Never Let Go!
Such fun we had on our carefree summer holidays so long ago!
This little episode generated a tremendous amount of hilarity (for years) for all those present - except me. I wasn't all that amused about it myself, but I can see the funny side now. It happened early on a beautiful, clear, calm summer morning. Pop, my father-in-law, was taking my family: husband, two children and me, out to sea in his boat, the Akita.
We were still at our mooring in Whangamata Harbour, getting ready to go. I was edging quickly along the narrow outside ledge that was toe width only, toward the front of the boat. You needed to lean inwards and hold on to the little rail around the top of the cabin but I must have let go of the rail - and found myself standing rather too upright, wavering a little on toe-tips with arms outstretched, trying to correct my balance. I couldn't seem to move but nothing appeared to change, either, for what seemed like an eternity, then in slow motion the unthinkable happened - the balance tipped in favour of 'the drink' and I was on my way in, with a big splash.
Down, down and still down I sank at a fast rate. Had I taken a big breath up there? It didn't feel like it. How long was this going to take? It occurred to me that I had better do something if the next breath was going to be air, not water so started kicking which slowed my rate of descent, very slowly, but gradually I came to a halt. There seemed to be a brief pause before I began the long rise to the surface. I discovered that you could hold your breath longer than you thought possible.
Bursting out of the water with a great gasp, I beheld the faces of my husband and father-in-law looking down at the spot where I had disappeared, registering utter disbelief and horror. Nice to know they did care about me (as if I didn't know really) because the concern immediately vanished and wicked grins spread across those two faces as soon as they heard my healthy yell of, "Aaah, get me out!"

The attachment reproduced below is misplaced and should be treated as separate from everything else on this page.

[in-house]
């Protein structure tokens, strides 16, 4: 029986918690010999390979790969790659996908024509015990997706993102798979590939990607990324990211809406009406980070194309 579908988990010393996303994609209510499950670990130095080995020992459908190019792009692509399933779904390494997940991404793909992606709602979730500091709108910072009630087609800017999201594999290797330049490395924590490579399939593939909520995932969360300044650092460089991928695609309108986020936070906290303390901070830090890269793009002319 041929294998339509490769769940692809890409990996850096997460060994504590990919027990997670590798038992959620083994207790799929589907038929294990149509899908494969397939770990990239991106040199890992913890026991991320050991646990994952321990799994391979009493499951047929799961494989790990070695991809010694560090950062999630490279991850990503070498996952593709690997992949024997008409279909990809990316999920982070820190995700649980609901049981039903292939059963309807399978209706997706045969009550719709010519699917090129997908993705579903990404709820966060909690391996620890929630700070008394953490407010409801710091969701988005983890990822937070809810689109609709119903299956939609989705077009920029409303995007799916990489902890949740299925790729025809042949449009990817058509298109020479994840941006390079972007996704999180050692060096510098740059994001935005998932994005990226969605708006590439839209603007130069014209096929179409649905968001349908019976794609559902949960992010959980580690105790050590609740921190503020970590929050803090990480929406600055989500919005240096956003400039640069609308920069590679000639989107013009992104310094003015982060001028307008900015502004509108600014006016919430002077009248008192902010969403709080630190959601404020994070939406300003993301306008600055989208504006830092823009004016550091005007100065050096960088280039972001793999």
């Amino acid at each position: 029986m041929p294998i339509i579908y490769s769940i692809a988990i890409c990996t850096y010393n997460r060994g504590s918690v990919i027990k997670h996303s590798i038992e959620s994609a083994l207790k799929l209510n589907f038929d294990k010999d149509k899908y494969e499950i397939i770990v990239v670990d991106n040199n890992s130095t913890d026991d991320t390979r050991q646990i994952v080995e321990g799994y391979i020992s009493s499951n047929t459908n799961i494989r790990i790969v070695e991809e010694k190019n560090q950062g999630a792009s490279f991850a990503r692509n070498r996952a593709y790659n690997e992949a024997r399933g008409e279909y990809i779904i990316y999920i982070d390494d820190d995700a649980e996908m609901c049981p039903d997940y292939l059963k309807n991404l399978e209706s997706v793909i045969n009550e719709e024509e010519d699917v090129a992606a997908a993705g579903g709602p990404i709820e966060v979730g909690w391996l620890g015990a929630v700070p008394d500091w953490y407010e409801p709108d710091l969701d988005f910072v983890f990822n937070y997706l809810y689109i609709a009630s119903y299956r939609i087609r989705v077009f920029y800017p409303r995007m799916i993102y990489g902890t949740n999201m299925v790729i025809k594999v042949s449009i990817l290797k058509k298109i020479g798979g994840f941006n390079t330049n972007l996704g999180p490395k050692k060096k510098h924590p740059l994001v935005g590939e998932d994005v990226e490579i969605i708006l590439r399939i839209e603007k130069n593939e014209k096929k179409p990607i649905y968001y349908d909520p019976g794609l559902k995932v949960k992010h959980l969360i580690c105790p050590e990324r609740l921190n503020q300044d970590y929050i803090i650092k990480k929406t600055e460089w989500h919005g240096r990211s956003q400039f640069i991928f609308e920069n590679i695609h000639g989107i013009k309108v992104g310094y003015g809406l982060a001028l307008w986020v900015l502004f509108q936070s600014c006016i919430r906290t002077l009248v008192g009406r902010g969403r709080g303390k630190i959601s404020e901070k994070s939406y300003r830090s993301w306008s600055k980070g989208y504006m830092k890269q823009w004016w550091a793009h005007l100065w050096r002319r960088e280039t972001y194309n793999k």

Leaning nonchalantly against the side, they began passing comments such as:
"What is it?"
"Never seen one before."
"Do we want it?"
"Doesn't look like a very good specimen."
But I wasn't in the mood for their jokes at that moment and shouted up at them in a fury, "GET ME OUT!" I heard, "Oh, well, s'pose we'll have to." I don't recall exactly how I got back up there. They didn't dare laugh aloud, but they smiled a lot.
Next came the realisation that my two young teenagers, Kevin and Toshala, had been up at the front absolutely falling about, nearly killing themselves with mirth. No sympathy there either.
"You were gone a long time - did you touch the bottom?"
I knew our departure would not be delayed just because someone got a bit wet (even if it did amount to total immersion). Soon we cast off and slipped quietly out of the harbour onto a sparkling ocean as smooth as glass. Early morning freshness changed to warmth as the sun rose higher, and my light clothing dried out in an hour or so. Apart from the stiff, salt-caked clothes and bedraggled, salty hair I was none the worse for wear, except for my pride. It took a long time to live that one down.
But it is good to make people laugh...If Your Life Does Not Give Joy If your life does not give joy To others, Then how can you expect Your heart to give any joy To you? - Sri Chinmoy.